I reach again into my bag for my purse.
“So you want to beat the light, abi?”
“No, o. I didn’t see it. I even honked to ask you people…”
“How can you not see it? Oya, open your door.”
“I’m getting my license; she asked for it.”
I continue digging in my bag, trying not to take out the bright blue purse that contains my license in case the designer label kuku spoils the case.
“Open your door! Ah ah!” The third officer pipes up. The first, plumper one is firmly planted by the front passenger door, hand on handle.
16:37 Officer has asked me to cross Oba Akran and park at the top of Adeniyi Jones. She asks over and over why I decided to beat the lights. I retell my story: I didn’t see the lights, I honked to confirm, I stopped when I realised my error, even before I was asked to, I apologised.
“Where are you going?”
“I’m going to class, to teach.”
“Are you a learner? How can you not see the lights?”
“No, I’m not. I didn’t notice them, that’s why I honked to get your attention.”
“No way. No way! You can’t be asking us. Every trained driver will know where the traffic light is. Even my small baby at home knows the lights and when they are red.”
“Haba, madam. This route is not one I take often, and traffic lights are positioned differently across Lagos….”
“Oya, let’s go to the station. They are calling me.”
“Madam, there’s no need to go to the station. I’ve apologised for the mistake.”
“No, o. You committed a traffic offence, so you have to write your statement.”
“I didn’t commit an offence; I made a mistake, and I stopped before beating the lights.”
By now she was agitated – more, I think, by the open manhole in front of us and the traffic speeding past our precarious position – and began to yell at me to drive to the station. I had little idea what to do, but one thing I wasn’t going to do was go to that station. I drove up the road until we were at a less dangerous spot and parked again.
“You are refusing to go to the station, abi?” She took her phone and rang her colleague to report my refusal. I made out a little of what the other officer said, but the summary was, Woman, handle your business!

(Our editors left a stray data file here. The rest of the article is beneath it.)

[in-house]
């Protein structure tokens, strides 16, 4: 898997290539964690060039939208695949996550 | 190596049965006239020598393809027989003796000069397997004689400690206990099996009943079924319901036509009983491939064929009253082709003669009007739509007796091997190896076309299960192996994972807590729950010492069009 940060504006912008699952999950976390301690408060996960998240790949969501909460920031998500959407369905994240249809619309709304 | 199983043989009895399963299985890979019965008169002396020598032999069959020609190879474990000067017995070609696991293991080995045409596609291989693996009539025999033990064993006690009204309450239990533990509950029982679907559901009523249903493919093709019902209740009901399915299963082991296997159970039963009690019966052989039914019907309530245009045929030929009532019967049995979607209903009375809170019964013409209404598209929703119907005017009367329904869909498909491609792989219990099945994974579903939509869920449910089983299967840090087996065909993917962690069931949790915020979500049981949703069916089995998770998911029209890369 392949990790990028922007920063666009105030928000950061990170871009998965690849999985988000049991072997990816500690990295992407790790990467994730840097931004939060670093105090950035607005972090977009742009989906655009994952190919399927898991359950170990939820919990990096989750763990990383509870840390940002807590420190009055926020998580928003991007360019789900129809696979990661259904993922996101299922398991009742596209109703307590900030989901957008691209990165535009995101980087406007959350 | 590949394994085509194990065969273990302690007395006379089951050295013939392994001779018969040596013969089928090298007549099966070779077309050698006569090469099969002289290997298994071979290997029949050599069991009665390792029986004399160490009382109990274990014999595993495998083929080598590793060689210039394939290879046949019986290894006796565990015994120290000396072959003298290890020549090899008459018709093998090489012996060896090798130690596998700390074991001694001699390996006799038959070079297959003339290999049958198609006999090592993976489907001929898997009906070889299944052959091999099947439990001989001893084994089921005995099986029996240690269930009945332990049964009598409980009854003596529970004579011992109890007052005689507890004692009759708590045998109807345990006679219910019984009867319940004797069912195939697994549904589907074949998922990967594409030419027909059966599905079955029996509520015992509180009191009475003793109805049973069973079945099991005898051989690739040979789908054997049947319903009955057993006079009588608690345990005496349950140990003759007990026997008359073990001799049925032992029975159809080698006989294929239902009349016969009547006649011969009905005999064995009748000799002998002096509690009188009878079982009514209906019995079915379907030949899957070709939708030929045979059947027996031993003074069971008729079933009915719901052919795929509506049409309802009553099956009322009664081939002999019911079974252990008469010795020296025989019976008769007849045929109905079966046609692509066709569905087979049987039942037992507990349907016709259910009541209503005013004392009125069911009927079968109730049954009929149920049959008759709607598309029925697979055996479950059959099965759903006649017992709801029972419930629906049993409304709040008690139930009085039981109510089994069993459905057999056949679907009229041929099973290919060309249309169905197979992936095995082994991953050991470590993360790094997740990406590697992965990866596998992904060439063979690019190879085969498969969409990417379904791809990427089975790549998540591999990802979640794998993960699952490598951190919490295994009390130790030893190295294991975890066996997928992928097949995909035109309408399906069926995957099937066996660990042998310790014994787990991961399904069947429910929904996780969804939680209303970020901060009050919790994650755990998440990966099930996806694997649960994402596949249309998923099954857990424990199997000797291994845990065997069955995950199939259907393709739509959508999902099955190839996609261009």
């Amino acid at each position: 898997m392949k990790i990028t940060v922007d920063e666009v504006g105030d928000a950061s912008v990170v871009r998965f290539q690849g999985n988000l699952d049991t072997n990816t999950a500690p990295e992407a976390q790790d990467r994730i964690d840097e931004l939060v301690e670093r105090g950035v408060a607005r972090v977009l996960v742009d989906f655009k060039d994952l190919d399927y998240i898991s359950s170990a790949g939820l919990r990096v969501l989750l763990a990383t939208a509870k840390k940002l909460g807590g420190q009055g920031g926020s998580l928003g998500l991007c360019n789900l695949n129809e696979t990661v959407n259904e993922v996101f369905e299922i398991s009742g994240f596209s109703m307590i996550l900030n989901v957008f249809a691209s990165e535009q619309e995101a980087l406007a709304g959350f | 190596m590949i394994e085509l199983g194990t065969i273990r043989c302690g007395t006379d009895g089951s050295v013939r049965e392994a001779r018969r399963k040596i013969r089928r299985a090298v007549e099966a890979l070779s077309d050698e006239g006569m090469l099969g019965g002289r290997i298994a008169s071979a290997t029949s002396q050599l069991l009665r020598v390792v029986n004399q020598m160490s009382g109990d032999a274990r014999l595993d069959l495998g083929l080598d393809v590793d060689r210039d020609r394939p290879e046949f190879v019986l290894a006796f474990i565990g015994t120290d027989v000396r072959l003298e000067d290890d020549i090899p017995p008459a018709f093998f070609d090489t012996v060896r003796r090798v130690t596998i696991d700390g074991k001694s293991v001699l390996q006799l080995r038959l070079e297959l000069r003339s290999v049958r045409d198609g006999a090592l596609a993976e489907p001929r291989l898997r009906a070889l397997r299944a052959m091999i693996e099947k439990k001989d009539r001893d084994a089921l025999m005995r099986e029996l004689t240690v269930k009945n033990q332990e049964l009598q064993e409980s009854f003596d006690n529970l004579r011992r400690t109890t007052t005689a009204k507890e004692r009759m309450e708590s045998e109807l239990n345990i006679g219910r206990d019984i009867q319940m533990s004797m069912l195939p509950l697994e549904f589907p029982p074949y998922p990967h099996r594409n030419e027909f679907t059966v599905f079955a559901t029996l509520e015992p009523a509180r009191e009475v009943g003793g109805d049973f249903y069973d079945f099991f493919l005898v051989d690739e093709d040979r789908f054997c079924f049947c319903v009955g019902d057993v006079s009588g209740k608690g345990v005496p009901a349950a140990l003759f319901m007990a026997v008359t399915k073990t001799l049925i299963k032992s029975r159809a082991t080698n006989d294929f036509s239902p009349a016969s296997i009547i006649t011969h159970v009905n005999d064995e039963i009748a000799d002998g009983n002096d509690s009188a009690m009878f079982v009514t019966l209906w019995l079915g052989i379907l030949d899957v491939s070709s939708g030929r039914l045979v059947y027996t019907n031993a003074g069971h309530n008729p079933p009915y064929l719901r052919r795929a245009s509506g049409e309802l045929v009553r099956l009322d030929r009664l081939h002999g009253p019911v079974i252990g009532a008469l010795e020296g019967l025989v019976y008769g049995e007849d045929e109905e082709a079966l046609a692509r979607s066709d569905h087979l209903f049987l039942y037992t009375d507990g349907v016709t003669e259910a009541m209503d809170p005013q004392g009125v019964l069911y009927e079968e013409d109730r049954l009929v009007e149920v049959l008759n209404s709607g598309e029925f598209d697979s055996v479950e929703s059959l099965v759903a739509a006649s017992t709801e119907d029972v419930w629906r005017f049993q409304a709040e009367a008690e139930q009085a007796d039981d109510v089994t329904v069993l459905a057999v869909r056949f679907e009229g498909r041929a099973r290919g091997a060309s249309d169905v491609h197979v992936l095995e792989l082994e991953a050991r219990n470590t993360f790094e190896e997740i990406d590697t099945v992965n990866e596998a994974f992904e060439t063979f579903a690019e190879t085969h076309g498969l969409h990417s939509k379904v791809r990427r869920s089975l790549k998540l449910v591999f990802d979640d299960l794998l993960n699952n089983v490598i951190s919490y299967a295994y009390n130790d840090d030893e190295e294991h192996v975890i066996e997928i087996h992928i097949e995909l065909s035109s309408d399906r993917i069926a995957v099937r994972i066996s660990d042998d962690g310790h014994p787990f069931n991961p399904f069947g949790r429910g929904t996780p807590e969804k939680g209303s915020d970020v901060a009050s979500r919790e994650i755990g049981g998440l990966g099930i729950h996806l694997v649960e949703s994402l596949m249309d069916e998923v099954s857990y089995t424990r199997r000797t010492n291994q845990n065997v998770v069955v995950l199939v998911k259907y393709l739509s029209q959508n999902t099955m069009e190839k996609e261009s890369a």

“I say let’s go to the station!” She seemed a little desperate now, and even less willing to reason with me.
“I don’t see any reason for the station, madam. When I parked, even you were smiling at me and saying let’s talk woman to woman, because you knew I didn’t commit an offence.”
“No, you committed an offence. You will go to the station, and….”
“I did not, ma. I made a mistake, and I stopped. Everyone makes mistakes. Is this the sort of thing we want to do to our drivers? That’s not what traffic laws are for. I made a mistake, I stopped, I owned up to it. As an officer should you correct me and warn me or harass me until I decide next time I would rather drive off and risk other people’s lives than stop and talk to you?”
At this point, my voice had broken. I was genuinely upset.
“Ehn, if you run, it is your luck.”
“Oh, really? Really? I am a teacher, and that’s not how people are taught. You have a child, so you know.” I looked away to hide my wet eyes. Don’t cry, don’t cry!
“Yes, but you should have seen the light. Now you don’t want to go the station.” She picked up her phone again.
“Hello? She say she be teacher, o, and she dey go class.”
I had won.
Sixty seconds later, I had driven her back to her post, and she and her colleague were stopping traffic so I could back up and turn into Adeniyi Jones.
Six minutes later I was at the venue of my lessons, and my thousand naira note was still in my designer purse.